Prophylaxis of stress ulceration in seriously ill patients
The recommended dose for prophylaxis of stress ulceration is 1mg/kg (maximum 50 mg) every 6h to 8h.
Alternatively treatment can be continuous, administering 125 - 250 micrograms/kg/hr as continuous infusion.
Accumulation of ranitidine with resulting elevated plasma concentrations will occur in patients with severe renal impairment (creatinine clearance less than 50 ml/min). Accordingly, it is recommended in such patients that ranitidine be administered in doses of 25 mg.
Method of administration
Intravenous or intramuscular injection.
Hypersensitivity to the active substance or to any of the excipients listed in section 6.1.
Treatment with a histamine H2 antagonist may mask the symptoms associated with carcinoma of the stomach and may therefore delay diagnosis of the condition. Where gastric ulcer is suspected, the possibility of malignancy should be excluded before therapy with Ranitidine Solution for injection is started.
Ranitidine is excreted via the kidney and so plasma levels of the drug are increased in patients with renal impairment. The dosage should be adjusted as detailed above in section 4.2.
Bradycardia in association with rapid administration of Ranitidine Solution for injection has been reported rarely, usually in patients with factors predisposing to cardiac rhythm disturbances. Recommended rates of administration should not be exceeded.
It has been reported that the use of higher than recommended doses of intravenous H2- antagonists has been associated with rises in liver enzymes when treatment has been extended beyond five days.
Although clinical reports of acute intermittent porphyria associated with ranitidine administration have been rare and inconclusive, ranitidine should be avoided in patients with a history of this condition.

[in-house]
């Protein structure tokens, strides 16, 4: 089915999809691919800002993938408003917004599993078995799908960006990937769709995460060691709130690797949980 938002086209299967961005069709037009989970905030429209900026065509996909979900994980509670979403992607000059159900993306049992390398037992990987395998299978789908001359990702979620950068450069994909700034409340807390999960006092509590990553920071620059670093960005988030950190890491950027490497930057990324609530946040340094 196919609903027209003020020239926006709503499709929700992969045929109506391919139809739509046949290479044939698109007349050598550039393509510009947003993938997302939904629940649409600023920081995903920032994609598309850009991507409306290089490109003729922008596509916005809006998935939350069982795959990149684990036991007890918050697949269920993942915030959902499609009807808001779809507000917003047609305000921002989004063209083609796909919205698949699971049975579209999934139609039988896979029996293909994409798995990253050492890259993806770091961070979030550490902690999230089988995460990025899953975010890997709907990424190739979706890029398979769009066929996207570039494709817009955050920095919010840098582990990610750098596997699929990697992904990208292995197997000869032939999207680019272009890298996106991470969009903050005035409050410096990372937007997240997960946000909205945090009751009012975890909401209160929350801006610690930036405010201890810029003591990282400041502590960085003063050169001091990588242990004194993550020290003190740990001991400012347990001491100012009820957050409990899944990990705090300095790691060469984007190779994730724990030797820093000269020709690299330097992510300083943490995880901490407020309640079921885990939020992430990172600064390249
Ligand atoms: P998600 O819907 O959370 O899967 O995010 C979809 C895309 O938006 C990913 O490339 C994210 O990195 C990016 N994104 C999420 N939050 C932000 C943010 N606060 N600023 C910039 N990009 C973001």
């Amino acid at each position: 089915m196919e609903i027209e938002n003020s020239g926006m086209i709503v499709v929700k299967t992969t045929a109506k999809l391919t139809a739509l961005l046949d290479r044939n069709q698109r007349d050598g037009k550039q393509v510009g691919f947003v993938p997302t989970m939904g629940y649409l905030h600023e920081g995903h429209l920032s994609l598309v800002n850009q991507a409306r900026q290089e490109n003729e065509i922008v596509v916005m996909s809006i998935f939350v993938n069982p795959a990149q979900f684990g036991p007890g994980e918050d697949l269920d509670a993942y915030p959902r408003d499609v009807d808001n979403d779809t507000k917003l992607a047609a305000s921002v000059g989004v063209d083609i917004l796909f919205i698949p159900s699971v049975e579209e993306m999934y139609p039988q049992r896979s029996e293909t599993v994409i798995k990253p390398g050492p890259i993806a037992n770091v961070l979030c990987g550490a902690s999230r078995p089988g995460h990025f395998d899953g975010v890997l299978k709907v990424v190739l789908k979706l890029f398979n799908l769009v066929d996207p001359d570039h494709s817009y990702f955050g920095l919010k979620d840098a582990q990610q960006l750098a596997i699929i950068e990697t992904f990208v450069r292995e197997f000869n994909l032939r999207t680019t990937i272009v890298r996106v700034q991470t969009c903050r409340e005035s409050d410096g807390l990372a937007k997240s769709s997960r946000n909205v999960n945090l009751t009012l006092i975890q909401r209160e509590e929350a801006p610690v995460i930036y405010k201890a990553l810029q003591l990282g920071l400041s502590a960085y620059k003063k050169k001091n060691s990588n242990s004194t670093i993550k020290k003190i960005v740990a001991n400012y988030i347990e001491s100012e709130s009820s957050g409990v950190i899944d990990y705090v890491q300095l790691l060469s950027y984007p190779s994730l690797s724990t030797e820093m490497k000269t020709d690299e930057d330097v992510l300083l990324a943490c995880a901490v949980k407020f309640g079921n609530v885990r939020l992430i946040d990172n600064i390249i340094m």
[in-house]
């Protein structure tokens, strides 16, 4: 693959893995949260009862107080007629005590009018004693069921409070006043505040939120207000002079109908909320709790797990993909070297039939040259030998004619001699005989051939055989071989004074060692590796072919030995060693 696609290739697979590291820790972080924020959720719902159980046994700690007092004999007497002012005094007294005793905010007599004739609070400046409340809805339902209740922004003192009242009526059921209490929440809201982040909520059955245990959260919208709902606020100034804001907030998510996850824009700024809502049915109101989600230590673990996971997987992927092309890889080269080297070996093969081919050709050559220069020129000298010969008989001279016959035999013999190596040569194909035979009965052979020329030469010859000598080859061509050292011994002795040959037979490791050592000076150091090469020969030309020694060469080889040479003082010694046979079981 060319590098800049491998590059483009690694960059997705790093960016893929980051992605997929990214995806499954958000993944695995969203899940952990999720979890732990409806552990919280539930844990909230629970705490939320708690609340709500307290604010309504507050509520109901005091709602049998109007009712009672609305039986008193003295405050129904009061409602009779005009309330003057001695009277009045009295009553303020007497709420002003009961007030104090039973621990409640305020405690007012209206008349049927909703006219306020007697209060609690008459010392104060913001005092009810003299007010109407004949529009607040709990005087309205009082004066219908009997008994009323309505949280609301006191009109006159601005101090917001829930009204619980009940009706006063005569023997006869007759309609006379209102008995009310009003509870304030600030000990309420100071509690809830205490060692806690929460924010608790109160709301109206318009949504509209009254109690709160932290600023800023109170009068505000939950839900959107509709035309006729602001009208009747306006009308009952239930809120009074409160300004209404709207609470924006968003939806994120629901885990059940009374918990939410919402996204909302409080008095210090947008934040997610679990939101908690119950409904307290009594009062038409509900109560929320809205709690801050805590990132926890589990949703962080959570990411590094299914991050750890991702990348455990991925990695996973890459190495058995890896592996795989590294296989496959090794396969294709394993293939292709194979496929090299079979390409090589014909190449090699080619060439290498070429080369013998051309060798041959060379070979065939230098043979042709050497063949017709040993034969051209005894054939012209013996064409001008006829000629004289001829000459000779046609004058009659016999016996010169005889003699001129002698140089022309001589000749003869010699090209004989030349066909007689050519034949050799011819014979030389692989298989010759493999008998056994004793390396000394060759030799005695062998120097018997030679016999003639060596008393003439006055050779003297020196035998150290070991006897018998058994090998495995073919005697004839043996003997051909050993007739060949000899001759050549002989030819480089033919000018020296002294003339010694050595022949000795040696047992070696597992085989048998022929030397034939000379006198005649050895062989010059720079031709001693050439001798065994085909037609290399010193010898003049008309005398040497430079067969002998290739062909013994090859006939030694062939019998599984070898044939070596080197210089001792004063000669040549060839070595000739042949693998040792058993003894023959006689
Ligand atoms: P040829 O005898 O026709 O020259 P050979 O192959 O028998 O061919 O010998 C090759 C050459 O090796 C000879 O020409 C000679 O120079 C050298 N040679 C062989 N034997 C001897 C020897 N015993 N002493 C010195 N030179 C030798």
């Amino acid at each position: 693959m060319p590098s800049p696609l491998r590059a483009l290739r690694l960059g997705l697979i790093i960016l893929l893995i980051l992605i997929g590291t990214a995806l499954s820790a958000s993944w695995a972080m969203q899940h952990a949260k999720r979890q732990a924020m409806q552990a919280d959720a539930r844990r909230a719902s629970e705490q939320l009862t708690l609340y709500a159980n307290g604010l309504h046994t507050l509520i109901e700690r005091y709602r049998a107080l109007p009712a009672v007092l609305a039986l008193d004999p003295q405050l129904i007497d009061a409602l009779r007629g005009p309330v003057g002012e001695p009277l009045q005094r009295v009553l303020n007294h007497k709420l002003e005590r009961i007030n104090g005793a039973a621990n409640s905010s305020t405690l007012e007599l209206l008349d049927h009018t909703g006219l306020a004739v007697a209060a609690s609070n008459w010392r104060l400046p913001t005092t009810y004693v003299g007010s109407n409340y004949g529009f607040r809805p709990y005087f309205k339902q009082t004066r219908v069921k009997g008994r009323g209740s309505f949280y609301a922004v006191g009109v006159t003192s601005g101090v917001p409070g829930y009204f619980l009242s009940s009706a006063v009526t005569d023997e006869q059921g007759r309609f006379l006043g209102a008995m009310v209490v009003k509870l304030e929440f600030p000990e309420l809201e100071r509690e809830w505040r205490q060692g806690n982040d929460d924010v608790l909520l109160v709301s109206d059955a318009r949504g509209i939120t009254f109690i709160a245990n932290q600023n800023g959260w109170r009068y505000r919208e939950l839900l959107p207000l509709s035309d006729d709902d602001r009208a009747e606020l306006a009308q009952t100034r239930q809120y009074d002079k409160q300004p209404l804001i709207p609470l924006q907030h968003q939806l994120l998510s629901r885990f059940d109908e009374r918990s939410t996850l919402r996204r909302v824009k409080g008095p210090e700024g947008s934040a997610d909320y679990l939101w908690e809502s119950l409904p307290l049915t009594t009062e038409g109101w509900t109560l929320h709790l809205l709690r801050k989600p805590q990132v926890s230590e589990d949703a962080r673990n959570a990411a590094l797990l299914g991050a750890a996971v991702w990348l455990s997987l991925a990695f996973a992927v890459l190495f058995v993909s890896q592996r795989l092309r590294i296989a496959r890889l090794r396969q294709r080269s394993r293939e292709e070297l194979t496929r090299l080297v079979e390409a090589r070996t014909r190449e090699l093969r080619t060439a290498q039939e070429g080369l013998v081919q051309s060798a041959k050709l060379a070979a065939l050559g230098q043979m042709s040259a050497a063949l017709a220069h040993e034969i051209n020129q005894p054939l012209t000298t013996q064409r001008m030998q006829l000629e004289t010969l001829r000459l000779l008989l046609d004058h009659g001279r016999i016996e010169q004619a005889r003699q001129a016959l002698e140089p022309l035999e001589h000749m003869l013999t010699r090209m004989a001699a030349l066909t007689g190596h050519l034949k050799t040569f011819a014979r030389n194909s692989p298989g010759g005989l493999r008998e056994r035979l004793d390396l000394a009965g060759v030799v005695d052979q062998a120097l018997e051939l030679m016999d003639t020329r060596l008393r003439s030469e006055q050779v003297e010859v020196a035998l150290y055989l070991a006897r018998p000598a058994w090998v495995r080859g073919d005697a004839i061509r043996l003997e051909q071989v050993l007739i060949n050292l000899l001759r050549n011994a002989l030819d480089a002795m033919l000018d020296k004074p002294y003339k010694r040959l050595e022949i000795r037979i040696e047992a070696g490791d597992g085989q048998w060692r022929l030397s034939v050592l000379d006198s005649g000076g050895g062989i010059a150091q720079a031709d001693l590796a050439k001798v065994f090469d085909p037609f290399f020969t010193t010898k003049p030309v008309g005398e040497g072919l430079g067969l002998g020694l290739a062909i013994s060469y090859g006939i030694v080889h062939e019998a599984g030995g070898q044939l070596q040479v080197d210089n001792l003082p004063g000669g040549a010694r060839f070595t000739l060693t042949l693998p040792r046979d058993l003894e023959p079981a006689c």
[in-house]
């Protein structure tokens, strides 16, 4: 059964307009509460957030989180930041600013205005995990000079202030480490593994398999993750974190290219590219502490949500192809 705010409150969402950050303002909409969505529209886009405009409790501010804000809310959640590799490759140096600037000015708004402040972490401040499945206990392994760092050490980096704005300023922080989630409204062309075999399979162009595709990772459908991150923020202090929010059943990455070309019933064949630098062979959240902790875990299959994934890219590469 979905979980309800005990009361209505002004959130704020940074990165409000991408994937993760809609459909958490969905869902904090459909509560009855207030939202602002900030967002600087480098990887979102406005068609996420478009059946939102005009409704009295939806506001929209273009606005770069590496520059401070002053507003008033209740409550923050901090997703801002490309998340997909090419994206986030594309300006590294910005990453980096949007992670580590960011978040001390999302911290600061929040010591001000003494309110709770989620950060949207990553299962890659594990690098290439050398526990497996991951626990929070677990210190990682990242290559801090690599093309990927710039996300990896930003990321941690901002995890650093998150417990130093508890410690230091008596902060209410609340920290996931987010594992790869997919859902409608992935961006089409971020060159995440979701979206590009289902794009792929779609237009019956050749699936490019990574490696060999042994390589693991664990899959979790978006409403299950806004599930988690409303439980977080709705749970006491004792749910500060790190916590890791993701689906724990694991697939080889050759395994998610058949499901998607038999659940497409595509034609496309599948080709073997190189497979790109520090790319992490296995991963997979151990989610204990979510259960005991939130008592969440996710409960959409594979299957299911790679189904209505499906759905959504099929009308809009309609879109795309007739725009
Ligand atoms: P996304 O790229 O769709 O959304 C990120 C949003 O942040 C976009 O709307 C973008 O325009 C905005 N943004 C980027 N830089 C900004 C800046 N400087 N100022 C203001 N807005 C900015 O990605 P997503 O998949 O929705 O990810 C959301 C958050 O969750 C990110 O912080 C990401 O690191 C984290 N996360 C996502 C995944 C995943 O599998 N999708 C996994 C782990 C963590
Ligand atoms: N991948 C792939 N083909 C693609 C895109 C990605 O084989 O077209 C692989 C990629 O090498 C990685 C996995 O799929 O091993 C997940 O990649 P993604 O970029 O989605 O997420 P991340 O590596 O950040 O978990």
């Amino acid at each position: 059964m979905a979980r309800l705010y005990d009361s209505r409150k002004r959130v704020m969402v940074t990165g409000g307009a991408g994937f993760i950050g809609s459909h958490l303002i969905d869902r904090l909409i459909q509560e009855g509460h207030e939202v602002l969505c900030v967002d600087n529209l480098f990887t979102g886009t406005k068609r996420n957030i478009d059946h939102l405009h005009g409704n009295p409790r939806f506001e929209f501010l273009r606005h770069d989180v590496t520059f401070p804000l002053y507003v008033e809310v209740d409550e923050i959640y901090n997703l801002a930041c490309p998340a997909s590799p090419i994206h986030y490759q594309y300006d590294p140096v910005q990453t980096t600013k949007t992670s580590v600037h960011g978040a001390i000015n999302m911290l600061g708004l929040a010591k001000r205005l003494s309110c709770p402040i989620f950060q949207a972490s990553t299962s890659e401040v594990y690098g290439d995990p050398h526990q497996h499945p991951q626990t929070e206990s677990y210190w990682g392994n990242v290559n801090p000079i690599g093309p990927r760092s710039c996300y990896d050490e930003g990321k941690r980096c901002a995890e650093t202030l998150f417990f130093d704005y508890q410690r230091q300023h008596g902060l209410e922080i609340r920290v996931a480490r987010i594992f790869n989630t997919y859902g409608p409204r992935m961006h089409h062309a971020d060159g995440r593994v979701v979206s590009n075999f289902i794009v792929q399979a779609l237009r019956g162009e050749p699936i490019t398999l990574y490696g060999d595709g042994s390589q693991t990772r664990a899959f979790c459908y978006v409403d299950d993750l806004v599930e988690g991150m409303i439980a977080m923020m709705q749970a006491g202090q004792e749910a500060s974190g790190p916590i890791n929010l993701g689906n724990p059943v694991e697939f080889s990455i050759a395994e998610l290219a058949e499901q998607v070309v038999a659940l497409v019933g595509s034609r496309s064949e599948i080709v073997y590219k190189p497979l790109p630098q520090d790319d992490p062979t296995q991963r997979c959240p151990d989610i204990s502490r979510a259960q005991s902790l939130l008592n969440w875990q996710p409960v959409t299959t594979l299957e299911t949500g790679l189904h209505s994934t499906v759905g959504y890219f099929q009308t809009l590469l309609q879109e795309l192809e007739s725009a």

In patients such as the elderly, persons with chronic lung disease, diabetes or the immunocompromised, there may be an increased risk of developing community acquired pneumonia. A large epidemiological study showed an increased risk of developing community acquired pneumonia in current users of H2 receptor antagonists versus those who had stopped treatment, with an observed adjusted relative risk increase of 1.82 (95% CI 1,26 - 2,64).
Post marketing data indicate reversible mental confusion, depression, and hallucinations have been reported most frequently in severely ill and elderly patients (see section 4.8).
Ranitidine has the potential to affect the absorption, metabolism or renal excretion of other drugs. The altered pharmacokinetics may necessitate dosage adjustment of the affected drug or discontinuation of treatment.
Interactions occur by several mechanisms including:
1) Inhibition of cytochrome P450-linked mixed function oxygenase system:
Ranitidine at usual therapeutic doses does not potentiate the actions of drugs which are inactivated by this enzyme system such as diazepam, lidocaine, phenytoin, propranolol and theophylline.
There have been reports of altered prothrombin time with coumarin anticoagulants (e.g. warfarin). Due to the narrow therapeutic index, close monitoring of increased or decreased prothrombin time is recommended during concurrent treatment with ranitidine.
2) Competition for renal tubular secretion:
Since ranitidine is partially eliminated by the cationic system, it may affect the clearance of other drugs eliminated by this route. High doses of ranitidine (e.g. such as those used in the treatment of Zollinger-Ellison syndrome) may reduce the excretion of procainamide and N-acetylprocainamide resulting in increased plasma levels of these drugs.
3) Alteration of gastric pH:
The bioavailability of certain drugs may be affected. This can result in either an increase in absorption (e.g. triazolam, midazolam, glipizide) or a decrease in absorption (e.g. ketoconazole, atazanavir, delaviridine, gefitnib).